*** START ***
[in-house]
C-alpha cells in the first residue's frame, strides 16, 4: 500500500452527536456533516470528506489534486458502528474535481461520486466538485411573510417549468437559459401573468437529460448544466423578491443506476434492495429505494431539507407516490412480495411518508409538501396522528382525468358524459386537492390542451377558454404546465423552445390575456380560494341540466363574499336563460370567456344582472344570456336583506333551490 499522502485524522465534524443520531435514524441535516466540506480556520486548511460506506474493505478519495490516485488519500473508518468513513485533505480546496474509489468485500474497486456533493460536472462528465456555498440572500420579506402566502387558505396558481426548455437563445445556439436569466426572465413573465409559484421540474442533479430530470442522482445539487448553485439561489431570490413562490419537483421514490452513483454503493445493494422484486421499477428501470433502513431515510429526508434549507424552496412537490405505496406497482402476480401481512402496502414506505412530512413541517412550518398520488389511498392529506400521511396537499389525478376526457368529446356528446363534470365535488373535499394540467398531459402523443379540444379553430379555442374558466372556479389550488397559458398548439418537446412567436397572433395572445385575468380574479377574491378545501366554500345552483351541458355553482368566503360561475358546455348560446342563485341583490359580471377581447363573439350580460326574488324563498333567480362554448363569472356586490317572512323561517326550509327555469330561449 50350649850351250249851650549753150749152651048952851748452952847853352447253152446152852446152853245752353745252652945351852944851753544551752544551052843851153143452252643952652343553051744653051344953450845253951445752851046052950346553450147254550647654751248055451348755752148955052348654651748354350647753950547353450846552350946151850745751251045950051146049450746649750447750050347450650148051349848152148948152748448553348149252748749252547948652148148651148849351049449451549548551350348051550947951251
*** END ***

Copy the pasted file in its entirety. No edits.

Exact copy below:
[in-house]
C-alpha cells in the first residue's frame, strides 16, 4: 500500500452527536456533516470528506489534486458502528474535481461520486466538485411573510417549468437559459401573468437529460448544466423578491443506476434492495429505494431539507407516490412480495411518508409538501396522528382525468358524459386537492390542451377558454404546465423552445390575456380560494341540466363574499336563460370567456344582472344570456336583506333551490 499522502485524522465534524443520531435514524441535516466540506480556520486548511460506506474493505478519495490516485488519500473508518468513513485533505480546496474509489468485500474497486456533493460536472462528465456555498440572500420579506402566502387558505396558481426548455437563445445556439436569466426572465413573465409559484421540474442533479430530470442522482445539487448553485439561489431570490413562490419537483421514490452513483454503493445493494422484486421499477428501470433502513431515510429526508434549507424552496412537490405505496406497482402476480401481512402496502414506505412530512413541517412550518398520488389511498392529506400521511396537499389525478376526457368529446356528446363534470365535488373535499394540467398531459402523443379540444379553430379555442374558466372556479389550488397559458398548439418537446412567436397572433395572445385575468380574479377574491378545501366554500345552483351541458355553482368566503360561475358546455348560446342563485341583490359580471377581447363573439350580460326574488324563498333567480362554448363569472356586490317572512323561517326550509327555469330561449 50350649850351250249851650549753150749152651048952851748452952847853352447253152446152852446152853245752353745252652945351852944851753544551752544551052843851153143452252643952652343553051744653051344953450845253951445752851046052950346553450147254550647654751248055451348755752148955052348654651748354350647753950547353450846552350946151850745751251045950051146049450746649750447750050347450650148051349848152148948152748448553348149252748749252547948652148148651148849351049449451549548551350348051550947951251